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Crisis in Bureaucracy: Homeland Security and the Political Design of Legal Mandates
Journal Article

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Stanford Law Review, Vol. 59, page(s): 673-759

Fall 2006

Policymakers fight over bureaucratic structure because it helps shape the legal interpretations and regulatory decisions of agencies through which modern governments operate. In this Article, we update positive political theories of bureaucratic structure to encompass two new issues with important implications for lawyers and political scientists: the significance of legislative responses to a crisis and the uncertainty surrounding major bureaucratic reorganizations. The resulting perspective affords a better understanding of how agencies interpret their legal mandates and deploy their administrative discretion.

We apply the theory to the creation of the Department of Homeland Security. Two principal questions surrounding this creation are (1) why the President changed from opposing the creation of a new department to supporting it and (2) why his plan for such a department was far beyond the scope of any other existing proposal. We argue that the President changed his mind in part because he did not want to be on the losing side of a major legislative battle. But more significantly, the President supported the massive new Department in part to further domestic policy priorities unrelated to homeland security. By moving a large set of agencies within the Department and instilling them with new homeland security responsibilities without additional budgets, the President forced these agencies to move resources out of their legacy mandates. Perversely, these goals appear to have been accomplished at the expense of homeland security.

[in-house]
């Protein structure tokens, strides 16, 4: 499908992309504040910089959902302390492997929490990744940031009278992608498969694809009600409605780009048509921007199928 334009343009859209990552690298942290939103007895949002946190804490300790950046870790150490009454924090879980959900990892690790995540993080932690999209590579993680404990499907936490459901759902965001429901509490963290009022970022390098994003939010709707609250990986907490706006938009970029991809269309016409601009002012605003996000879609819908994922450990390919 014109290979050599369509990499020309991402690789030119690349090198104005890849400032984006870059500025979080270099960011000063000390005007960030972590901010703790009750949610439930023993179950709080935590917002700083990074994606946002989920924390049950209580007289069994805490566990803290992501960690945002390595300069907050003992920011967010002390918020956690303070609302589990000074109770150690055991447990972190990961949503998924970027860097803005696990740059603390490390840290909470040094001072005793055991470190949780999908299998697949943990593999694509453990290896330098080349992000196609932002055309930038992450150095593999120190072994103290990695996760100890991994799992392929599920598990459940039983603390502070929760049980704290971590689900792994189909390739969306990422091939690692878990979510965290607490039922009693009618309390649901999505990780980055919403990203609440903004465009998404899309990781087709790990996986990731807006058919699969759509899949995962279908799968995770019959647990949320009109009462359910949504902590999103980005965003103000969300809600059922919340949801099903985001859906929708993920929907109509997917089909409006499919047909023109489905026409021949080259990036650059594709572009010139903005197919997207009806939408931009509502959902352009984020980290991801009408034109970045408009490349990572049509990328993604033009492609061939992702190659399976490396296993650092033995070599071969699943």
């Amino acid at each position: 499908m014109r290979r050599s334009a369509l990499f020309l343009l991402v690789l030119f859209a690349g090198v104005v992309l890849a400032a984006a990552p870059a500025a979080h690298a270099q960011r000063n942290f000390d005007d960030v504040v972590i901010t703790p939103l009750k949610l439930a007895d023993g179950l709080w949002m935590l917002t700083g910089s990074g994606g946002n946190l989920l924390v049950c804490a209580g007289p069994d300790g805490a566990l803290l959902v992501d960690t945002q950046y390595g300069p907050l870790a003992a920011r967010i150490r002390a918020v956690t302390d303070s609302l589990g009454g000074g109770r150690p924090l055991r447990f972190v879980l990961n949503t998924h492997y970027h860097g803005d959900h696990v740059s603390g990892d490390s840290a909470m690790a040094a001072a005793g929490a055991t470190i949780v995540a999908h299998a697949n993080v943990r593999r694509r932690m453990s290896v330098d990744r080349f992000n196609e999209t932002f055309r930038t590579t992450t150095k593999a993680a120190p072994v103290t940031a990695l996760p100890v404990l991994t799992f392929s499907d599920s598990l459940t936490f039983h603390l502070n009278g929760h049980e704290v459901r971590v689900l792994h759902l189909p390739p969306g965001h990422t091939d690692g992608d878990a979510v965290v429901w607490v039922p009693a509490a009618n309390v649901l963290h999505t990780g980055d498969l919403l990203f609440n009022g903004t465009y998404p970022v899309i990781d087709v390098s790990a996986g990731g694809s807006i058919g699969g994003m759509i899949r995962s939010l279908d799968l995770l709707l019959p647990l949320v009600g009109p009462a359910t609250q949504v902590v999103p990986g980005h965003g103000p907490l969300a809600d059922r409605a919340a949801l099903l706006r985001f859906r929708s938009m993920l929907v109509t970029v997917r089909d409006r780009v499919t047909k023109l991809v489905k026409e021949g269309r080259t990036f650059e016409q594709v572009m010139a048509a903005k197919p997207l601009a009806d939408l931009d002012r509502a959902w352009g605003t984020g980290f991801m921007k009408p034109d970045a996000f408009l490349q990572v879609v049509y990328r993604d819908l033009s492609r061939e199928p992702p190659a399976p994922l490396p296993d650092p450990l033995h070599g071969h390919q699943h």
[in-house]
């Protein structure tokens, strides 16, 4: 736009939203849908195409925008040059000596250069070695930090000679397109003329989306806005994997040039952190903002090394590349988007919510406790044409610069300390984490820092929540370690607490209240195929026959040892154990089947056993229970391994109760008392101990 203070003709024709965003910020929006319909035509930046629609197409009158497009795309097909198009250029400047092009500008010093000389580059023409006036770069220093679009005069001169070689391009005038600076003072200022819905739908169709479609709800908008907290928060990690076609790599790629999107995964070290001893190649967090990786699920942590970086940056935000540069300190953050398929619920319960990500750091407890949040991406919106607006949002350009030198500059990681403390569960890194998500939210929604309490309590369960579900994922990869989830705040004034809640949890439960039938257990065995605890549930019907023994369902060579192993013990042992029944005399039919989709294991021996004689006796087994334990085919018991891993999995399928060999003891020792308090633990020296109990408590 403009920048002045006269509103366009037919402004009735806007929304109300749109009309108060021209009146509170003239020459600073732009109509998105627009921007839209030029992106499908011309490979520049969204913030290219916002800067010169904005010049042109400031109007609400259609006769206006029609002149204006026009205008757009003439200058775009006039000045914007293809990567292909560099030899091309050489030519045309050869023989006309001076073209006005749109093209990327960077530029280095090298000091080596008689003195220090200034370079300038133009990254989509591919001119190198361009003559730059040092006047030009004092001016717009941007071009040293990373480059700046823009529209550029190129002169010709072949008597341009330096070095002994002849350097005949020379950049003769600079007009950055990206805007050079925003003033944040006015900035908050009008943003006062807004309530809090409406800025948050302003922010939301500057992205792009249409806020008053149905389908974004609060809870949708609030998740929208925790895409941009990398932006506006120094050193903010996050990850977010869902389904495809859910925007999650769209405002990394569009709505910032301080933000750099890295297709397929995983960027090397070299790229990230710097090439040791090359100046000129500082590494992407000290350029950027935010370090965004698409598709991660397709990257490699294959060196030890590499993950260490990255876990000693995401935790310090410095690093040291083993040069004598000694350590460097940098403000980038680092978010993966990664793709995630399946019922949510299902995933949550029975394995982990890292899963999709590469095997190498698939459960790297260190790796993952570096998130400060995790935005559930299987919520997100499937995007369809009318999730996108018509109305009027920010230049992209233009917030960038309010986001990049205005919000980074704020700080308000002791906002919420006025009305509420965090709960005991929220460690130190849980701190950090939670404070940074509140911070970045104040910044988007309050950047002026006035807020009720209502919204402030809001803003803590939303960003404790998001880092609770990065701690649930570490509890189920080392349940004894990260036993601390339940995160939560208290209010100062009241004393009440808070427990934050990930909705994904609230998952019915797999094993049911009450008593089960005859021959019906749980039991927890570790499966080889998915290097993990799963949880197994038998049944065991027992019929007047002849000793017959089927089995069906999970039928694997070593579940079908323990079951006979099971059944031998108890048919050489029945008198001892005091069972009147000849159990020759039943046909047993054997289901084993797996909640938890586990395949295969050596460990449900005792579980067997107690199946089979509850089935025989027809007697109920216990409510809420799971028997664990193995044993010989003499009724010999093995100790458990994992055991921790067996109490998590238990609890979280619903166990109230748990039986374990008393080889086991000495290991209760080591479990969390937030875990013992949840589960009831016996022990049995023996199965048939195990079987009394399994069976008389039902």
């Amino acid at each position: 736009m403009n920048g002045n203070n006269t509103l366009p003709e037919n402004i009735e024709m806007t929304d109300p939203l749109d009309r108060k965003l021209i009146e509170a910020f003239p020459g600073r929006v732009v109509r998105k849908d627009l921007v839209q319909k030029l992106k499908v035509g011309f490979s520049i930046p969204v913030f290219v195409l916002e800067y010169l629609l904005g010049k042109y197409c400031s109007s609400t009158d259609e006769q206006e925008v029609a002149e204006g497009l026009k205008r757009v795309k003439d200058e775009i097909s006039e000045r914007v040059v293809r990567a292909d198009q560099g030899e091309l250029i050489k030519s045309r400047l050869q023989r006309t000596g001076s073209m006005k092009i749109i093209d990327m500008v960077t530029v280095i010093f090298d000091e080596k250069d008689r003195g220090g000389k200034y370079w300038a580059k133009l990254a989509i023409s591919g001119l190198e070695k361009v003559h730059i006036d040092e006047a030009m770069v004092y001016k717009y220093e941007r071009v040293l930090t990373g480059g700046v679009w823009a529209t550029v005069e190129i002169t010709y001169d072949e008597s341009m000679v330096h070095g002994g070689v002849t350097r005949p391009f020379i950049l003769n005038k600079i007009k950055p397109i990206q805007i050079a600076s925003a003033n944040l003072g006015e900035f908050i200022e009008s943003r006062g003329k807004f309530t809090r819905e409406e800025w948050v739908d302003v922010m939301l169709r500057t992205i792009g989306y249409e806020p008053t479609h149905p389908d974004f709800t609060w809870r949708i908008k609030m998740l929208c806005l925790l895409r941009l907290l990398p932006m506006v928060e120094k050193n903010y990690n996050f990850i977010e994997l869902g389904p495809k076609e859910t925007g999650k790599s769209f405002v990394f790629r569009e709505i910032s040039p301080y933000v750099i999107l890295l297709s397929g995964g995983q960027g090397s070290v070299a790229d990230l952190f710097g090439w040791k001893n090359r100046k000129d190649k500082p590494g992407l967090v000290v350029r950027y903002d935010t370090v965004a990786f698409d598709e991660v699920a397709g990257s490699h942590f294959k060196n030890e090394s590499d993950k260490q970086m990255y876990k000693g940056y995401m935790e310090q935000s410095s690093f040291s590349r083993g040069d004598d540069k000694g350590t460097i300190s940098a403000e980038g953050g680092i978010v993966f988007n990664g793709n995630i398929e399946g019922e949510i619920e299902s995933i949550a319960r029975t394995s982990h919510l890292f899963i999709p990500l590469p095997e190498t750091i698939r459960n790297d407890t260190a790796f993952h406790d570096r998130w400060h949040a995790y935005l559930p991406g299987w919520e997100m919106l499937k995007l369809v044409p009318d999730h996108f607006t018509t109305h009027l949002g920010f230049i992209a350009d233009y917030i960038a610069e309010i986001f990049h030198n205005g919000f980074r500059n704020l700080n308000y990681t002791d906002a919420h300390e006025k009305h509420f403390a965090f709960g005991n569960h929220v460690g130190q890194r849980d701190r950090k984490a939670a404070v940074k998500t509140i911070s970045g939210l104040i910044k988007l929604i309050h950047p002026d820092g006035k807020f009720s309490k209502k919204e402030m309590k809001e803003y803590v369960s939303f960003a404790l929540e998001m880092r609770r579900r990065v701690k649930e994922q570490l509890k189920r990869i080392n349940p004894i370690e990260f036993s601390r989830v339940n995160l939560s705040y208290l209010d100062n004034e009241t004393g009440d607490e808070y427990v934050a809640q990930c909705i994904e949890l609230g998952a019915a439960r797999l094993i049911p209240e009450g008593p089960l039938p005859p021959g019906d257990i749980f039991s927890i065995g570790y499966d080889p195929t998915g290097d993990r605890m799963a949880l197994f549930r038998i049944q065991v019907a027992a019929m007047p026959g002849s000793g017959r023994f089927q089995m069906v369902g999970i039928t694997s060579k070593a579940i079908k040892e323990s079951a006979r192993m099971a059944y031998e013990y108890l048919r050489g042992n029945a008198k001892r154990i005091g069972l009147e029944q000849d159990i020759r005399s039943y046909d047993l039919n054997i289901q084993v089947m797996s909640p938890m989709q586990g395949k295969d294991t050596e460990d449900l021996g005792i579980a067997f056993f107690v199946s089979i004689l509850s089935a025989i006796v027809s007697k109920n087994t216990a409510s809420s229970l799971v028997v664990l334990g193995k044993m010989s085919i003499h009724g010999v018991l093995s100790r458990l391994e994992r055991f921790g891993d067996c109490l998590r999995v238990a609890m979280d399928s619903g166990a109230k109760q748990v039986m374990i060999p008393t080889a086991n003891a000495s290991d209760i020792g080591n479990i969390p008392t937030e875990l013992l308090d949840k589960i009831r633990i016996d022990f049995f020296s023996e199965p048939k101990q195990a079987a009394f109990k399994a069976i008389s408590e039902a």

Finally, we briefly discuss more general implications of our perspective: first, previous reorganizations (such as FDR's creation of a Federal Security Agency and Carter;' creation of an Energy Department) also seem to reflect politicians' efforts to enhance their control of administrative functions by making bureaucratic changes, and particularly by mixing domestic and national security functions; and, second, our analysis raises questions about some of the most often asserted justifications for judicial deference to agency legal interpretations.

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